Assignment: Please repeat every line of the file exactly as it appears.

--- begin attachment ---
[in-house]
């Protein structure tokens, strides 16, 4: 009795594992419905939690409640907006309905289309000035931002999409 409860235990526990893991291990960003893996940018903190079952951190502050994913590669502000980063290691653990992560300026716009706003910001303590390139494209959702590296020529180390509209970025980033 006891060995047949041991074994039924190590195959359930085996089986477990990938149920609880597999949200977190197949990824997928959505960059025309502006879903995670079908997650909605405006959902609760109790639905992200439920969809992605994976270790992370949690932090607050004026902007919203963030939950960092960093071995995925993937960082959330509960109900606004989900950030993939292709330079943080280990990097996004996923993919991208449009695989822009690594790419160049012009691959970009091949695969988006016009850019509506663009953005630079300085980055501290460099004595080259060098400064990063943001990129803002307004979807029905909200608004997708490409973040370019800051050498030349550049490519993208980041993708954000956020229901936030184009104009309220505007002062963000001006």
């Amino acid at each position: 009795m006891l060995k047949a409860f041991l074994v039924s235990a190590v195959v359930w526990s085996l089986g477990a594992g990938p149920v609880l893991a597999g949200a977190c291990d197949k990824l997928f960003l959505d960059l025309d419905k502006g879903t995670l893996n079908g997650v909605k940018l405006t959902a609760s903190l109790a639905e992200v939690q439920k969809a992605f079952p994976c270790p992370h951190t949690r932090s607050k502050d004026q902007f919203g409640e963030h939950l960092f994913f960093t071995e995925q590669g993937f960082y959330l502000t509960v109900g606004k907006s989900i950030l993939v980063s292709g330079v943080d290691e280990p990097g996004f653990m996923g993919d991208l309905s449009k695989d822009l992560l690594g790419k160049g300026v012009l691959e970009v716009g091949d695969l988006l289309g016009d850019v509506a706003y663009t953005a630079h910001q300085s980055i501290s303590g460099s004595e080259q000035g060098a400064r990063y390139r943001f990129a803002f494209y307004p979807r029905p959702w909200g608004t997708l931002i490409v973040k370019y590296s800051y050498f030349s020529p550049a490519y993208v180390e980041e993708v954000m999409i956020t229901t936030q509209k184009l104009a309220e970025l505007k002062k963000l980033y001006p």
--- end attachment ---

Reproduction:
[in-house]
């Protein structure tokens, strides 16, 4: 009795594992419905939690409640907006309905289309000035931002999409 409860235990526990893991291990960003893996940018903190079952951190502050994913590669502000980063290691653990992560300026716009706003910001303590390139494209959702590296020529180390509209970025980033 006891060995047949041991074994039924190590195959359930085996089986477990990938149920609880597999949200977190197949990824997928959505960059025309502006879903995670079908997650909605405006959902609760109790639905992200439920969809992605994976270790992370949690932090607050004026902007919203963030939950960092960093071995995925993937960082959330509960109900606004989900950030993939292709330079943080280990990097996004996923993919991208449009695989822009690594790419160049012009691959970009091949695969988006016009850019509506663009953005630079300085980055501290460099004595080259060098400064990063943001990129803002307004979807029905909200608004997708490409973040370019800051050498030349550049490519993208980041993708954000956020229901936030184009104009309220505007002062963000001006």
């Amino acid at each position: 009795m006891l060995k047949a409860f041991l074994v039924s235990a190590v195959v359930w526990s085996l089986g477990a594992g990938p149920v609880l893991a597999g949200a977190c291990d197949k990824l997928f960003l959505d960059l025309d419905k502006g879903t995670l893996n079908g997650v909605k940018l405006t959902a609760s903190l109790a639905e992200v939690q439920k969809a992605f079952p994976c270790p992370h951190t949690r932090s607050k502050d004026q902007f919203g409640e963030h939950l960092f994913f960093t071995e995925q590669g993937f960082y959330l502000t509960v109900g606004k907006s989900i950030l993939v980063s292709g330079v943080d290691e280990p990097g996004f653990m996923g993919d991208l309905s449009k695989d822009l992560l690594g790419k160049g300026v012009l691959e970009v716009g091949d695969l988006l289309g016009d850019v509506a706003y663009t953005a630079h910001q300085s980055i501290s303590g460099s004595e080259q000035g060098a400064r990063y390139r943001f990129a803002f494209y307004p979807r029905p959702w909200g608004t997708l931002i490409v973040k370019y590296s800051y050498f030349s020529p550049a490519y993208v180390e980041e993708v954000m999409i956020t229901t936030q509209k184009l104009a309220e970025l505007k002062k963000l980033y001006p």